Links for 6/30/20

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Former Vice President Joe Biden, the presumptive Democratic nominee for president, speaks during a campaign event June 17 in Darby, Pennsylvania. (CNS/Reuters/Jonathan Ernst)

From the Omaha World-Herald, Daniel DiLeo and Thomas Kelly of Creighton University spank Nebraska Gov. Pete Ricketts, and school him in basic principles of justice and Catholic social teaching, after he threatened to withhold funding for counties that require people to wear masks in county offices. What is up with these Republicans in positions of responsibility being so unwilling to demand simple inconveniences from the electorate in order to defend human lives?

From NBC News, as Joe Biden narrows his search for a running mate, several polls indicate that Black Americans prefer Sen. Elizabeth Warren, who is white, over Sen. Kamala Harris, who is black. Outspoken advocates may insist on Biden choosing a woman of color, but outspoken advocates tend to be self-appointed. Biden needs to energize young voters, with whom he struggled in the primaries, and they will not be impressed by Harris' corporate-friendly resume.

Relatedly, in The New York Times, Frank Bruni makes the case for Sen. Tammy Duckworth to become Biden's running mate. The Iraq war veteran who lost both legs in combat might be a perfect counterpoint to President Donald Trump's faux-leadership, and Duckworth has a winning personality to be sure. But would she excite young people who really want to see progress on issues like universal health care and combatting income inequality and protecting the climate? Her life story is exceptional but her politics have always seemed exceedingly normal.

At Politico Magazine, a fun look back at the previous political conventions held in Florida. I had forgotten all about the disappointed Tampa strippers who actually lost business in 2012 when Mitt Romney and the GOP came to town. By and large, conventions are like vice presidential selections: They usually only matter when they go terribly wrong.

In prepping for a recent podcast, Commonweal's Matt Sitman discovered a reprint of a splendid essay by Alexander Chee about his time working as a cater-waiter in New York City and, specifically, at the homes of Bill and Pat Buckley. Mrs. Buckley raised money for the treatment of AIDS at St. Vincent's Hospital in New York City at a time when her husband was advocating mandatory tattoos for people infected with HIV. It is nice in these fraught times to remember that people are complicated.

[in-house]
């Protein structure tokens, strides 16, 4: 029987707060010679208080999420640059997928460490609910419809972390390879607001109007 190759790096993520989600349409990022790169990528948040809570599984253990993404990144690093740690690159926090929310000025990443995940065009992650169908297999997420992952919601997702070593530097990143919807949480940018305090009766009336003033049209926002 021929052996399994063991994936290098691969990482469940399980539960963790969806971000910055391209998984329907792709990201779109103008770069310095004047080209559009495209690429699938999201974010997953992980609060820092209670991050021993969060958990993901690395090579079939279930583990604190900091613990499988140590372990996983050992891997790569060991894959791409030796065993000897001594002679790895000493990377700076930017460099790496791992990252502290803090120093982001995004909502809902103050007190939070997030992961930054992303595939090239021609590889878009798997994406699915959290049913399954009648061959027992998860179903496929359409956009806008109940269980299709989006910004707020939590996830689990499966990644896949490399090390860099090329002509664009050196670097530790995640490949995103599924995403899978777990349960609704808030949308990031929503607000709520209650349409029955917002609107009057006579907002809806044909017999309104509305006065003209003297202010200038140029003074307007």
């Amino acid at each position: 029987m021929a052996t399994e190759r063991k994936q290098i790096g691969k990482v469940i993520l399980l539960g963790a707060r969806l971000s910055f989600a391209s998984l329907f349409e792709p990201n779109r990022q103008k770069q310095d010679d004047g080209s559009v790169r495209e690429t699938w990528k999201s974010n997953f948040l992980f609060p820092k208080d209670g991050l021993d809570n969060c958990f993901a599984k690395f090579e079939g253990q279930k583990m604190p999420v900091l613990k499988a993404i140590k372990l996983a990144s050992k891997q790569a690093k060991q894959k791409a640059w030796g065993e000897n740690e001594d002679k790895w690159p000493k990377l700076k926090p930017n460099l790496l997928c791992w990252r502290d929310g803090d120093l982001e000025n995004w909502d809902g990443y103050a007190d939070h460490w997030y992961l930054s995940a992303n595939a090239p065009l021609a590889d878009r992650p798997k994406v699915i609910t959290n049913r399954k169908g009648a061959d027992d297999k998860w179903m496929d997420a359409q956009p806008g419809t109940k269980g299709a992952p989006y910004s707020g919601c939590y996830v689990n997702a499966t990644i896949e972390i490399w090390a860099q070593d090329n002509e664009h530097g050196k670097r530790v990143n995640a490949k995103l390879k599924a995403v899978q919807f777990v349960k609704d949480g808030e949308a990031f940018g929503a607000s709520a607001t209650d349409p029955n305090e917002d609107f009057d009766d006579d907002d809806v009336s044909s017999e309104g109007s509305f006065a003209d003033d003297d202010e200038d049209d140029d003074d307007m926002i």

In The Washington Post, E.J. Dionne looks at some of the demographic reasons Biden has opened up such a big lead over Trump. It is true that younger people, including younger white people, are more liberal on racial issues, and more of them are now eligible to vote. I wish Dionne had included a warning in his piece: Hillary Clinton's campaign counted on demographic changes to put them over the top. You still need to convince people to give you the keys to the car.

Hulu was criticized for pulling an episode of "The Golden Girls" that deftly updated the "Guess Who's Coming to Dinner" theme, that is, it struck a blow against racism, not for it. Movies and television often played a role in undermining bigotry: Think of "Auntie Mame" and "All in the Family." The current cultural climate needs to allow artists to be creative, and that means willing to risk a mistake.   

At Commonweal, a 1938 interview with the great philosopher Jacques Maritain. His perceptions of the situation in Spain after the triumph of Franco, as well as his views on the U.S., fascinate. These words read as if they had been spoken yesterday:

At present the materialism of the modern world is such that a measure of this sort would, in my opinion, involve the danger of aggravating the evil it proposed to remedy. As long as the democracies have not rediscovered and purified their vital principle, which is not the individualistic liberalism of the bourgeois age, but rather a heroic sense of the dignity of the human person, the measures which they might take against the freedom of expression of their citizens, in order to preserve liberty, would run the risk of turning against liberty, of protecting only vested interests, and of serving fascism or communism or both at the same time. 

His subsequent remarks about the need to be mindful of both foreign propaganda and of lies only add to the surreal "been here before" sensation one gets reading this. Kudos to Commonweal for reprinting this fascinating interview.

[Michael Sean Winters covers the nexus of religion and politics for NCR.]

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